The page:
4. Place the 2 cups of milk in a large saucepan, uncovered, over medium heat. Let the milk heat in the pan, without stirring, until a skin forms on top and it is scalded. Or, if this makes you uneasy, stir the milk and continue heating until small bubbles form along the edges of the pan. Remove from heat.
  5. Meanwhile, place the eggs and yolks in a large mixing container with a pouring spout. Beat or whisk briefly, only to mix, not until they are foamy or light. (This beats too much air into the custard)
  6. Gradually add the sugar, vanilla and almond extracts, ground cinnamon, ground ginger and salt, beating only until well mixed.
  7. Using a 1/4 cup measuring cup, slowly add 1/4 cup amounts of the hot milk to the egg mixture, stirring gently. When 1 cup of warm milk has been added into the egg mixture, add the remaining milk and stir gently. This process is called "tempering", making sure that your eggs don't "scramble" in the pan from the heat of the milk! Set aside custard mixture.
  8. In a large bowl, tear the Hawaiian rolls apart into large chunks, totaling 6 cups. Using a large mesh strainer, pour your custard mixture slowly over the bread roll cubes. (Straining the custard catches any lumpy egg whites.) Stir very gently, making sure that the bread rolls are all thoroughly coated. Allow to rest in the bowl for 10 minutes. Stir twice.
  9. While the bread is soaking up the custard, measure out your frozen berries. I'm lucky enough to have a deep freezer so I have individual bags of the berries, but a quality brand of mixed berries with blueberries, strawberries, raspberries and black raspberries can be used. They should NOT be mashed!
  10. Gently fold the 2 cups of mixed frozen berries into the custard/bread mixture. Pour this into the prepared casserole dish, using a spoon to make sure that the berries are well distributed and that the raspberries are pushed down into the custard, to fill their little centers.
  11. Place the casserole dish into the broiler pan and place this into the oven, leaving the oven door open. Carefully pour the hot, boiling water into the pan, going up to 1/2 the height of the casserole. NOTE: PLEASE BE CAREFUL! I have a long-necked tea kettle so there is no risk of burning myself. However, if you feel more comfortable filling the broiler pan with the hot water prior to placing it into the oven, do what makes sense for YOU!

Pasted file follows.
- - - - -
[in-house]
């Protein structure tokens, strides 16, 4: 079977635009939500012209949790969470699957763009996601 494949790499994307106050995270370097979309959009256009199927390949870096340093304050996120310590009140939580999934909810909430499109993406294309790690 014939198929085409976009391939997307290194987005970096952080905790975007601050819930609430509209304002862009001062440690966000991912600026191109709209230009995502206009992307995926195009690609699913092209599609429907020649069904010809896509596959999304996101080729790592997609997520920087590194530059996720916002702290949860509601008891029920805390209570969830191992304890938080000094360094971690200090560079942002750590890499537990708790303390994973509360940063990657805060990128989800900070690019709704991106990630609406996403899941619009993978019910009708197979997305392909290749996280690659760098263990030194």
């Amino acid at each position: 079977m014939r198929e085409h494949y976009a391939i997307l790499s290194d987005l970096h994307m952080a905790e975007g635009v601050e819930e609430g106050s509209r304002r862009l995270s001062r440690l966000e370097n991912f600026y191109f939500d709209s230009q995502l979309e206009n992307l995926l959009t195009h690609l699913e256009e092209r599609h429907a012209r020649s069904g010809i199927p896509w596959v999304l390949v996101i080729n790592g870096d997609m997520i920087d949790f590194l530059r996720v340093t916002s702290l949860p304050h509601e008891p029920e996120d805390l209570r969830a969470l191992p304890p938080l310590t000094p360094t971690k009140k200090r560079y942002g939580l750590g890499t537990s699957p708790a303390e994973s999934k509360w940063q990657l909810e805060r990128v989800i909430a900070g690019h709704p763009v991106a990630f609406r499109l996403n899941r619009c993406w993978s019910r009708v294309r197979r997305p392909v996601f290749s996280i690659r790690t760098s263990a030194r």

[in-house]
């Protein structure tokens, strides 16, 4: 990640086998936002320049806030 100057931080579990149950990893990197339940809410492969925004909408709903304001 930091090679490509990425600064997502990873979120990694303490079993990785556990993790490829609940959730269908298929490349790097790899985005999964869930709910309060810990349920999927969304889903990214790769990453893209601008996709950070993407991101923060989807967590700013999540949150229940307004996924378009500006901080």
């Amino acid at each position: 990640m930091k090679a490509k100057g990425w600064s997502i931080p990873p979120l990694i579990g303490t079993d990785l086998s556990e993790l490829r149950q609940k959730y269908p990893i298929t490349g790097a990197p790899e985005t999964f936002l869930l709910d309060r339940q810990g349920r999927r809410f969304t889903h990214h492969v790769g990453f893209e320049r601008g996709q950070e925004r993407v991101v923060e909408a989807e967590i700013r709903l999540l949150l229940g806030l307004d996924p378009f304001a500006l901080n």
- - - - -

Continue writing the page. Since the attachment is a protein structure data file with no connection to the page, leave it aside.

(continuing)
12. Bake for 50 to 60 minutes until a sharp knife inserted 1 inch into the middle of the custard comes out clean. Carefully remove the broiler pan and place on a heat-proof surface. Lift the casserole out of the water, place it on a wire rack and cool for 1 hour or until a comfortable eating temperature. Allow water in broiler pan to cool, dump out when safe to the touch.
  13. Serve warm, cool, cold. Plain or with topping of choice. Just enjoy it, however you please!
  14. Directions for Orange Whipped Cream:.
  15. Have ALL of your ingredients and equipment ice cold! I store the beaters in the bowl in my frig and have a small dish of the sifted powdered sugar in there, too. (Sifting the powdered sugar after you've measured it eliminates nasty sugar lumps!)
  16. Remove bowl, beaters, whipping cream and powdered sugar from the refrigerator. Insert beaters into machine, shake whipping cream multiple times to integrate the butter fat; pour into the bowl.
  17. Starting out at the lowest speed, beat whipping cream until it slightly thickens. Starting out at a lower speed prevents splashing all over.
  18. Once cream begins to thicken, increase speed to medium high and whip until soft peaks begin to form. Increase speed to high and slowly add the powdered sugar to the whipped cream, being sure to reach all corners of the bowl if doing this with a hand mixer.
  19. When firm peaks have formed, add vanilla extract and 2-3 drops of orange oil (or orange zest) and blend only until combined, about 10 seconds.
  20. Serve a dollop of this on top of the still warm Very Berry Bread Pudding. The whipped cream is also good in your coffee, with a dash of cinnamon!